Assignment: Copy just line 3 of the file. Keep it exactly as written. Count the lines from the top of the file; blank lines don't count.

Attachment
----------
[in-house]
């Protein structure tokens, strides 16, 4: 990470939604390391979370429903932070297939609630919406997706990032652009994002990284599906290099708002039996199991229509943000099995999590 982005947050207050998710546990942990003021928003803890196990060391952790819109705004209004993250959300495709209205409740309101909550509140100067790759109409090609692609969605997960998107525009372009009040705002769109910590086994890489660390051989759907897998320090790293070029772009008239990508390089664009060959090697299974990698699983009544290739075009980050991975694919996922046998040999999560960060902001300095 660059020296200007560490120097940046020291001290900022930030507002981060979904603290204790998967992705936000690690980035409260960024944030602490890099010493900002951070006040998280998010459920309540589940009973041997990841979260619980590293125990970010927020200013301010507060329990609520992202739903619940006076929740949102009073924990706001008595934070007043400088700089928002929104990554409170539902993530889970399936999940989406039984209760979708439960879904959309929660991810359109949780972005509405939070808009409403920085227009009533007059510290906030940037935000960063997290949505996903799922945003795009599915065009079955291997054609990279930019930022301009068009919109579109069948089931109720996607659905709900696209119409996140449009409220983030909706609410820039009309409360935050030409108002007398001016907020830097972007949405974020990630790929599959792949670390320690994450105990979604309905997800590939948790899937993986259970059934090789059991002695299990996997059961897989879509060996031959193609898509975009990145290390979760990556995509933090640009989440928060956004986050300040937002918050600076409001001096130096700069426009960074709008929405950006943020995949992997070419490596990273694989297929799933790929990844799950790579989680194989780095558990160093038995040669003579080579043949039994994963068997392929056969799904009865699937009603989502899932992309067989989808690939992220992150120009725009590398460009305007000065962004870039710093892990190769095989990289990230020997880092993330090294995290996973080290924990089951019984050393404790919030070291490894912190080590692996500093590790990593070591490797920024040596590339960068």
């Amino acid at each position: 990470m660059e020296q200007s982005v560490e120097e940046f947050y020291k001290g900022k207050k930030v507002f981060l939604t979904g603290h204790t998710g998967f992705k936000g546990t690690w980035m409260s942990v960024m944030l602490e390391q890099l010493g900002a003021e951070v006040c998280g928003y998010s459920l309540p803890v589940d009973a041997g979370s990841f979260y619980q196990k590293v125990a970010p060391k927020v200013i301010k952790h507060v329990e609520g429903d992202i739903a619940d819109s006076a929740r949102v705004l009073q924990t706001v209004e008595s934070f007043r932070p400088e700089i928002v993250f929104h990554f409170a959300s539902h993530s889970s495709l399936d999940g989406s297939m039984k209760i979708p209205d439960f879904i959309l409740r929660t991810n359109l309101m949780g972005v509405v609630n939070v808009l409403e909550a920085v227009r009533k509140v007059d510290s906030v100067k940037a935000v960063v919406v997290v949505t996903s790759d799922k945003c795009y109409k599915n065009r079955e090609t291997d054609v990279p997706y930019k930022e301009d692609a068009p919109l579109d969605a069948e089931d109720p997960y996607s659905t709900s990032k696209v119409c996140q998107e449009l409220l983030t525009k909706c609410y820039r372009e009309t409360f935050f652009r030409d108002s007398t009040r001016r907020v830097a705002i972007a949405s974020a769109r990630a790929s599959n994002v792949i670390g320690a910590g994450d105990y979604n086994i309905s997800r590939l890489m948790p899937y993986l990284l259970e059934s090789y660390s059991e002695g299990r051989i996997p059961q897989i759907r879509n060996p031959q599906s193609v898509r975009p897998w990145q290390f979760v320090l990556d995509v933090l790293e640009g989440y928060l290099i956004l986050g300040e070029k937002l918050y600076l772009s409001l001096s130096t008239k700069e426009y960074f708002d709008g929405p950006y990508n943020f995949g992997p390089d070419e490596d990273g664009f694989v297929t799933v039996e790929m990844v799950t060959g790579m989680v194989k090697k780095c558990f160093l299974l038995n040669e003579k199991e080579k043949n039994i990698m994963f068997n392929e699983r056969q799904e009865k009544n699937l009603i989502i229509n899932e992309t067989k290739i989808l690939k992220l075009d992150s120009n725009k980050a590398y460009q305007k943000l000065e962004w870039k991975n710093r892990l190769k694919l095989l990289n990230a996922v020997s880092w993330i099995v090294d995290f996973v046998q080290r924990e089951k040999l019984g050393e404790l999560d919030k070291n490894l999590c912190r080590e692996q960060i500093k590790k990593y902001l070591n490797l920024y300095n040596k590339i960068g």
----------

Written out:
């Amino acid at each position: 990470m660059e020296q200007s982005v560490e120097e940046f947050y020291k001290g900022k207050k930030v507002f981060l939604t979904g603290h204790t998710g998967f992705k936000g546990t690690w980035m409260s942990v960024m944030l602490e390391q890099l010493g900002a003021e951070v006040c998280g928003y998010s459920l309540p803890v589940d009973a041997g979370s990841f979260y619980q196990k590293v125990a970010p060391k927020v200013i301010k952790h507060v329990e609520g429903d992202i739903a619940d819109s006076a929740r949102v705004l009073q924990t706001v209004e008595s934070f007043r932070p400088e700089i928002v993250f929104h990554f409170a959300s539902h993530s889970s495709l399936d999940g989406s297939m039984k209760i979708p209205d439960f879904i959309l409740r929660t991810n359109l309101m949780g972005v509405v609630n939070v808009l409403e909550a920085v227009r009533k509140v007059d510290s906030v100067k940037a935000v960063v919406v997290v949505t996903s790759d799922k945003c795009y109409k599915n065009r079955e090609t291997d054609v990279p997706y930019k930022e301009d692609a068009p919109l579109d969605a069948e089931d109720p997960y996607s659905t709900s990032k696209v119409c996140q998107e449009l409220l983030t525009k909706c609410y820039r372009e009309t409360f935050f652009r030409d108002s007398t009040r001016r907020v830097a705002i972007a949405s974020a769109r990630a790929s599959n994002v792949i670390g320690a910590g994450d105990y979604n086994i309905s997800r590939l890489m948790p899937y993986l990284l259970e059934s090789y660390s059991e002695g299990r051989i996997p059961q897989i759907r879509n060996p031959q599906s193609v898509r975009p897998w990145q290390f979760v320090l990556d995509v933090l790293e640009g989440y928060l290099i956004l986050g300040e070029k937002l918050y600076l772009s409001l001096s130096t008239k700069e426009y960074f708002d709008g929405p950006y990508n943020f995949g992997p390089d070419e490596d990273g664009f694989v297929t799933v039996e790929m990844v799950t060959g790579m989680v194989k090697k780095c558990f160093l299974l038995n040669e003579k199991e080579k043949n039994i990698m994963f068997n392929e699983r056969q799904e009865k009544n699937l009603i989502i229509n899932e992309t067989k290739i989808l690939k992220l075009d992150s120009n725009k980050a590398y460009q305007k943000l000065e962004w870039k991975n710093r892990l190769k694919l095989l990289n990230a996922v020997s880092w993330i099995v090294d995290f996973v046998q080290r924990e089951k040999l019984g050393e404790l999560d919030k070291n490894l999590c912190r080590e692996q960060i500093k590790k990593y902001l070591n490797l920024y300095n040596k590339i960068g």